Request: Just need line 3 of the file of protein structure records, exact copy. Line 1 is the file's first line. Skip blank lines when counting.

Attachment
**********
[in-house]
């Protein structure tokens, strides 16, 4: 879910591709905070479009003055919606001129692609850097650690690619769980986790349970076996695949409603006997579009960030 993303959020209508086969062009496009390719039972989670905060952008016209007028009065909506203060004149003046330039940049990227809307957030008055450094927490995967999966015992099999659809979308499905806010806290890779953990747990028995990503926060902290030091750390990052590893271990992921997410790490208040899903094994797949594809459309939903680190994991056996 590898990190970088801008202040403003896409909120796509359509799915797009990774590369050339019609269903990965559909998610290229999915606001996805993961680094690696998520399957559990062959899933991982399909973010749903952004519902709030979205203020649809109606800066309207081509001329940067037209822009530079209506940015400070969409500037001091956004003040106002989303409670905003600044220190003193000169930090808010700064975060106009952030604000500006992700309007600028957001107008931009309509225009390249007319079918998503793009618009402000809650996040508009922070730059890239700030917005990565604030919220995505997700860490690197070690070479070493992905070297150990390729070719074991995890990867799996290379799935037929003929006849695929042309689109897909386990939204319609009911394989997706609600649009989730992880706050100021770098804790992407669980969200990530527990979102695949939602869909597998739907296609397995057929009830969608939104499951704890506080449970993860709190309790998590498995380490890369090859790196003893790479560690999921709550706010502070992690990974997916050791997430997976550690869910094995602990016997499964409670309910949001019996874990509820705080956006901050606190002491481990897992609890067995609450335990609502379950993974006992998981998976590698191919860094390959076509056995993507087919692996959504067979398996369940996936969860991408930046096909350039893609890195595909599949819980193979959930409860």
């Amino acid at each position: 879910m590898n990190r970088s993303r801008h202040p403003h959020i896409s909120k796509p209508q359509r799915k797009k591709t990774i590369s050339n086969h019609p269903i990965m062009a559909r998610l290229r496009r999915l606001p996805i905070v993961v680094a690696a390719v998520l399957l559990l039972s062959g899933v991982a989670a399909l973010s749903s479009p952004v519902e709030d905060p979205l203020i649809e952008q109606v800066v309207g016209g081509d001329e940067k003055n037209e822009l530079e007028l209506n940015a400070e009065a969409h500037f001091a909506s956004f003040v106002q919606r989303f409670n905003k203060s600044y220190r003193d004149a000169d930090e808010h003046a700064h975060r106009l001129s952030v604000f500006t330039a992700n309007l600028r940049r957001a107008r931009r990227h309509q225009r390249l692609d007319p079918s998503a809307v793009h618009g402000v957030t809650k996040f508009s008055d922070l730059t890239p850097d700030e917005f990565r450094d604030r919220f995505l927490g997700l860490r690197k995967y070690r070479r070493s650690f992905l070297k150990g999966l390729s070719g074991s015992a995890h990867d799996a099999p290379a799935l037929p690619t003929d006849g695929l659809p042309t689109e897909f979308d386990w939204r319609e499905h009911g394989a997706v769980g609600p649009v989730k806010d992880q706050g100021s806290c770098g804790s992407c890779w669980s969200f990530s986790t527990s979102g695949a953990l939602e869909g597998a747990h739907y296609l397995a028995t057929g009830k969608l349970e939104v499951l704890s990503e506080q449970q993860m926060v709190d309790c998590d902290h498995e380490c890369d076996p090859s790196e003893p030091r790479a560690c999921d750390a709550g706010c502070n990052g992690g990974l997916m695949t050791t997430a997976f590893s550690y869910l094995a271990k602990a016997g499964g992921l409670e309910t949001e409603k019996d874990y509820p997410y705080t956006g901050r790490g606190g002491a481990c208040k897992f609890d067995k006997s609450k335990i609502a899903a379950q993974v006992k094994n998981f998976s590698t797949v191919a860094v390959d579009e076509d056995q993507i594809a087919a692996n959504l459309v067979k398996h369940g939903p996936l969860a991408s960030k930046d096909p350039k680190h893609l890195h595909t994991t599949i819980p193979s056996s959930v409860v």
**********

């Amino acid at each position: 879910m590898n990190r970088s993303r801008h202040p403003h959020i896409s909120k796509p209508q359509r799915k797009k591709t990774i590369s050339n086969h019609p269903i990965m062009a559909r998610l290229r496009r999915l606001p996805i905070v993961v680094a690696a390719v998520l399957l559990l039972s062959g899933v991982a989670a399909l973010s749903s479009p952004v519902e709030d905060p979205l203020i649809e952008q109606v800066v309207g016209g081509d001329e940067k003055n037209e822009l530079e007028l209506n940015a400070e009065a969409h500037f001091a909506s956004f003040v106002q919606r989303f409670n905003k203060s600044y220190r003193d004149a000169d930090e808010h003046a700064h975060r106009l001129s952030v604000f500006t330039a992700n309007l600028r940049r957001a107008r931009r990227h309509q225009r390249l692609d007319p079918s998503a809307v793009h618009g402000v957030t809650k996040f508009s008055d922070l730059t890239p850097d700030e917005f990565r450094d604030r919220f995505l927490g997700l860490r690197k995967y070690r070479r070493s650690f992905l070297k150990g999966l390729s070719g074991s015992a995890h990867d799996a099999p290379a799935l037929p690619t003929d006849g695929l659809p042309t689109e897909f979308d386990w939204r319609e499905h009911g394989a997706v769980g609600p649009v989730k806010d992880q706050g100021s806290c770098g804790s992407c890779w669980s969200f990530s986790t527990s979102g695949a953990l939602e869909g597998a747990h739907y296609l397995a028995t057929g009830k969608l349970e939104v499951l704890s990503e506080q449970q993860m926060v709190d309790c998590d902290h498995e380490c890369d076996p090859s790196e003893p030091r790479a560690c999921d750390a709550g706010c502070n990052g992690g990974l997916m695949t050791t997430a997976f590893s550690y869910l094995a271990k602990a016997g499964g992921l409670e309910t949001e409603k019996d874990y509820p997410y705080t956006g901050r790490g606190g002491a481990c208040k897992f609890d067995k006997s609450k335990i609502a899903a379950q993974v006992k094994n998981f998976s590698t797949v191919a860094v390959d579009e076509d056995q993507i594809a087919a692996n959504l459309v067979k398996h369940g939903p996936l969860a991408s960030k930046d096909p350039k680190h893609l890195h595909t994991t599949i819980p193979s056996s959930v409860v």